Someone’s in the Kitchen

Lucille told me not to come in the kitchen.  In my young days when I wanted to watch her slice vegetables and pluck chickens, she warned: “This is no place for the likes of you.  I’m telling you, standing next to me at this counter won’t get you nowhere at all.  As good as looking a blind cat in the eye.  And you know you don’t want to do that.”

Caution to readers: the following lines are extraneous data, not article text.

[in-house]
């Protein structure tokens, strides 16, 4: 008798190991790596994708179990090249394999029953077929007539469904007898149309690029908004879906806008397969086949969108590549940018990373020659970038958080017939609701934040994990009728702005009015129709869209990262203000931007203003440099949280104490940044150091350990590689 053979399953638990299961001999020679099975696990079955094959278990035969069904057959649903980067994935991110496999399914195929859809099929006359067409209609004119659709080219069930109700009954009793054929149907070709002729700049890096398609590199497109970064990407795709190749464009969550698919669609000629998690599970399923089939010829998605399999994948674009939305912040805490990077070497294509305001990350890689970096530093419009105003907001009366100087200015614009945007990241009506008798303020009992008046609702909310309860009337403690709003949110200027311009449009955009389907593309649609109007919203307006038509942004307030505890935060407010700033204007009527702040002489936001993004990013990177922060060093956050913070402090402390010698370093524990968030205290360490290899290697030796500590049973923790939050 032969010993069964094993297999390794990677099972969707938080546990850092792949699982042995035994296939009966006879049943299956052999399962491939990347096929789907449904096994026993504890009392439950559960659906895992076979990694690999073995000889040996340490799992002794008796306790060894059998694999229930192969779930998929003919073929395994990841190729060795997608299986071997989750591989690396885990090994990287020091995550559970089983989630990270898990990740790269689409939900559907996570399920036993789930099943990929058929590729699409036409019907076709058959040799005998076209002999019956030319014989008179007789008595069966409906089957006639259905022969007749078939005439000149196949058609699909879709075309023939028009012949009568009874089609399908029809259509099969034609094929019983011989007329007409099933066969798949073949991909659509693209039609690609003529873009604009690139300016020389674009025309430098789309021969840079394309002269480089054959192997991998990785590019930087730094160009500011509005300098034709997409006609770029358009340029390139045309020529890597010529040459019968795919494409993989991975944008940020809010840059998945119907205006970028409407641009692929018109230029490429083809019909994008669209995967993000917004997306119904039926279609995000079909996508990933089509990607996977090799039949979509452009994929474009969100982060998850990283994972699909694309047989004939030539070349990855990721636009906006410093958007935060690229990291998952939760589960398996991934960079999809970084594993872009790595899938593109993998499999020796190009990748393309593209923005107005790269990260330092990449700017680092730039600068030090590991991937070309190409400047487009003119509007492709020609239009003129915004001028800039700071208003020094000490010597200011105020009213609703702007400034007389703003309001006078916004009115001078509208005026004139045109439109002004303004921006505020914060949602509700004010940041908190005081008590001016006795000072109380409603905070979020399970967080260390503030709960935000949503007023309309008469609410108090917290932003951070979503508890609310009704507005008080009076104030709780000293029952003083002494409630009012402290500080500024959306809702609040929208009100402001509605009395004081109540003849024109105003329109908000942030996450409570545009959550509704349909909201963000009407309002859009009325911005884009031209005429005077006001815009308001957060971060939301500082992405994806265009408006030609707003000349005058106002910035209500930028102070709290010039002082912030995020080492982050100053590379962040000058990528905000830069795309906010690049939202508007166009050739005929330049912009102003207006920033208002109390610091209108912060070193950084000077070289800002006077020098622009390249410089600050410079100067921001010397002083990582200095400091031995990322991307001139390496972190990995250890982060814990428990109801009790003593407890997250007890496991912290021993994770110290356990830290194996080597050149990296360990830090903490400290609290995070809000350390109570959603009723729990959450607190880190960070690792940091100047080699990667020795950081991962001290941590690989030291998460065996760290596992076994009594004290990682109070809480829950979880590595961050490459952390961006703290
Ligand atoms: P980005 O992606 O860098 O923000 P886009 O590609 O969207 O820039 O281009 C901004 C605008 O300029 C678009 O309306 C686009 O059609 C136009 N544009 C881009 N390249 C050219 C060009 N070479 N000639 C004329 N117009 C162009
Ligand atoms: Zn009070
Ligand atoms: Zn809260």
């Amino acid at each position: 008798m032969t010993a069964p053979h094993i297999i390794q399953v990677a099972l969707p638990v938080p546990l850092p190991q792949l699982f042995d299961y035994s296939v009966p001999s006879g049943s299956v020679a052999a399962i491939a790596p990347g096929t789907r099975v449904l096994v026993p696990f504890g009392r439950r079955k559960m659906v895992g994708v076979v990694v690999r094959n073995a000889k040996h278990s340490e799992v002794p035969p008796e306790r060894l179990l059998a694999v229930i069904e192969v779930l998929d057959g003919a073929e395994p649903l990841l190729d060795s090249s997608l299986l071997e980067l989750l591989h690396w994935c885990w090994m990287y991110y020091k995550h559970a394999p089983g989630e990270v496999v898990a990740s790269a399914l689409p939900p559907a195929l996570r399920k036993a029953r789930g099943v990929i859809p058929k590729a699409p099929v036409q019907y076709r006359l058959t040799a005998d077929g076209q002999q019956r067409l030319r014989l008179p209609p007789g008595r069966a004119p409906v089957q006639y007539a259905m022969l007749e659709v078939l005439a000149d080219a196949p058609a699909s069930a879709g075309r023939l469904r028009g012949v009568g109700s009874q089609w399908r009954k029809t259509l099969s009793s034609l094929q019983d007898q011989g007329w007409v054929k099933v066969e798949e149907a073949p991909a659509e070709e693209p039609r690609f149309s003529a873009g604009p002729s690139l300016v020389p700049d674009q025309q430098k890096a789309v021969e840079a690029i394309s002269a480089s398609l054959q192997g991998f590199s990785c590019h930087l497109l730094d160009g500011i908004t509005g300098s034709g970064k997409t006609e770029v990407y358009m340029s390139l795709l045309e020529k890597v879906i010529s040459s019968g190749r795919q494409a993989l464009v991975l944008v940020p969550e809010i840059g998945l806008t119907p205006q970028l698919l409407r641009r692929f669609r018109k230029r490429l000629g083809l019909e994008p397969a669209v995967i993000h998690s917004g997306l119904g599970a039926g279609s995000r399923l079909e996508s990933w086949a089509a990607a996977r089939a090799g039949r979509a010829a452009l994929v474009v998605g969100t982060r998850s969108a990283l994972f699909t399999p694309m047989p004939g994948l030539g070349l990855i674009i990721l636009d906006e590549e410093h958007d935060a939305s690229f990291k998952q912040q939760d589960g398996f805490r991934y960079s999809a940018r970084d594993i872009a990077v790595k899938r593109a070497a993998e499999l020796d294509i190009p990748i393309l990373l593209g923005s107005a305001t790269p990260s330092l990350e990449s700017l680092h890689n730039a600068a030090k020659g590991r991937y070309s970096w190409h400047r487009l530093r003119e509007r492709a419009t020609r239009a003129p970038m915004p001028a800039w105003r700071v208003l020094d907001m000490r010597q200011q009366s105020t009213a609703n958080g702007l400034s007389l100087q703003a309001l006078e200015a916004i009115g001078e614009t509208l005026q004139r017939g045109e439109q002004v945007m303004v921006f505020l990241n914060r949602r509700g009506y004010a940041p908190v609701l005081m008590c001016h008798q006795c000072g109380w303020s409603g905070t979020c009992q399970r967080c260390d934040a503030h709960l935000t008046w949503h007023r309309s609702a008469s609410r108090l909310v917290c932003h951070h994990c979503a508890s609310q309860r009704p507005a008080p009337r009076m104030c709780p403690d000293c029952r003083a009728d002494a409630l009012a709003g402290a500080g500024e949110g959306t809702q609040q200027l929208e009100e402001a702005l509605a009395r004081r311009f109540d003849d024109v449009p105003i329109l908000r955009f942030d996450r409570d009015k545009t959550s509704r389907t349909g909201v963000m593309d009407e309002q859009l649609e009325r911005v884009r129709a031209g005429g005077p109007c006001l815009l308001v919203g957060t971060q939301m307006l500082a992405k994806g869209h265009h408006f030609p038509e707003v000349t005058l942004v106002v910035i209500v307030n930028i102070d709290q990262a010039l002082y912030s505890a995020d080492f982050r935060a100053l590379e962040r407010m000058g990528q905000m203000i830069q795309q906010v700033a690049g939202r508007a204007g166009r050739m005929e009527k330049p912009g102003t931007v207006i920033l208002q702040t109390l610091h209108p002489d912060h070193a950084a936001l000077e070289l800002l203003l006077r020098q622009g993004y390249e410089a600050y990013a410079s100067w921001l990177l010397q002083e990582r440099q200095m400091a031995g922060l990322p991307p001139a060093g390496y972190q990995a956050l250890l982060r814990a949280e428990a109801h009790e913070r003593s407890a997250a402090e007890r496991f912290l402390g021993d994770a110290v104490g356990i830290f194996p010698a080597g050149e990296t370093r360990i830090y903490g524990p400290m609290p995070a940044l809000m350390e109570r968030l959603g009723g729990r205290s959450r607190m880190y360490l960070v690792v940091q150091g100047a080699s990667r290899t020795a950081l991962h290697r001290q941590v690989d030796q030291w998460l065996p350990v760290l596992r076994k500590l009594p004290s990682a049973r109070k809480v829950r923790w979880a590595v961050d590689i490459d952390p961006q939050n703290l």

But I did.  I wanted to see that blind cat all the way through, into her milky eyes and beyond.  Sacred it was, that kitchen: the shiny surface near the sink covered in blood, the gizzards and neck put aside to be fried later and eaten—Lucille’s special delicacy—and her tidying up after the mess of flour and butter, her thick batter where she rolled chicken breasts and thighs before frying them in the skillet at dinnertime for the “white folks.”  That’s what she used to say, with a grin and a nod, adding:  “But we get the good parts.”

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